Note: The following story was excerpted from the August 2015 issue of Collectible Automobile magazine.
Long before gourmet food trucks began peddling high-end lunches and pricey cupcakes on city streets, Helms Bakery trucks were a common sight in Southern California. Starting in 1931, Helms delivered bread, doughnuts, pies, cookies, pastries, and other baked goods to people’s homes. Its products were not sold in stores. Indeed, the company’s slogan was “Daily at your door.” Customers could place a Helms placard in their window as a signal for the “Helmsman” to stop—or just flag down a truck as it passed by. Based in Culver City, the Helms Bakery fleet ranged as far north as Fresno and as far south as San Diego. It delivered its last loaf in 1969.
For many years, Helms was a major customer for Twin Coach delivery trucks. The Twin Coach lineage is about as complicated as the plot of TV’s Lost. Its roots run back to Fageol, a California-based truck and bus builder with another plant in Ohio. Brothers William and Frank Fageol left the company in 1927 to form Twin Coach and build a bus powered by dual engines in Kent, Ohio. (The truck business they left behind would later become Peterbilt.)
In 1929, Twin Coach introduced a trolleylike delivery truck that, in spite of its name, was powered by a single engine. Electric and gasoline powerplants were available, and buyers had a choice of front- or rear-wheel drive. Twin Coach spun off its delivery-truck business to Divco, famous for milk trucks, in 1936; it renamed the vehicle the Divco Twin and built it through 1948.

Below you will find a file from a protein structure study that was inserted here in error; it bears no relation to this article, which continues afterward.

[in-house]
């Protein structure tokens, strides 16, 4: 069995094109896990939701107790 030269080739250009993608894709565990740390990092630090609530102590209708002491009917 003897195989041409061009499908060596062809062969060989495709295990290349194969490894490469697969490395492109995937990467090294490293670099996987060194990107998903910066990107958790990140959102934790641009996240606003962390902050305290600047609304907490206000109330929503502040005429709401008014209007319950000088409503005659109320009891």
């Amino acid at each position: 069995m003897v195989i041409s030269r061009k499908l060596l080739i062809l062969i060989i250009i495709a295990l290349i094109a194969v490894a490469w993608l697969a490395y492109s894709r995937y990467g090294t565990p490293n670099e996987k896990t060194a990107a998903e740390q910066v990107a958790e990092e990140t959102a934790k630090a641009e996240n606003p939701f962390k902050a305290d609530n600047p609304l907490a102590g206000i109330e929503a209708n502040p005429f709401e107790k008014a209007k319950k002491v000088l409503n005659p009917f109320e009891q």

Our featured 1933 Twin Coach delivery truck is powered by a four-cylinder engine made by Hercules, once a major manufacturer of truck, bus, tractor, and industrial engines. Based in Canton, Ohio, it built engines from 1915 until 1999. (A successor company makes and sells replacement parts and remanufactured engines.) The Twin Coach was mounted on a compact 95-inch wheelbase, yet still had a large cargo area. Helms installed a row of wooden cabinets to hold baked goods. The driver was perched on a bicycle seat above only two pedals. The left pedal was a combination clutch and brake. Pressing halfway down disengaged the clutch, while pressing further applied the hydraulic brakes. The engine was inside the cab and concealed by a metal cover. A handbrake and shifter for the four-speed transmission sprouted from the front of the cover.
This Helms Twin Coach was a long way from California when Charles “Red” Singleton of Elgin, Illinois, purchased it in nearby Elburn in 1986. The truck wasn’t in too bad of shape, but had been vandalized and lacked windows. The wood cabinets had turned grey. The engine was seized, but removing the spark plugs and pouring fuel oil in the cylinders freed it. In fact, the motor did not require a rebuild.
It took Singleton two years to get the truck up and running for parades and shows. He now has a whole drawer of trophies won by the Twin Coach.
A unique feature of Helms trucks was a whistle activated by an air bag between two pie pans. Pulling twice on a ceiling-mounted handle let out a “toot-toot” to alert people that the Helms truck was in the neighborhood. Today, children at car shows are delighted to blow the Helms whistle.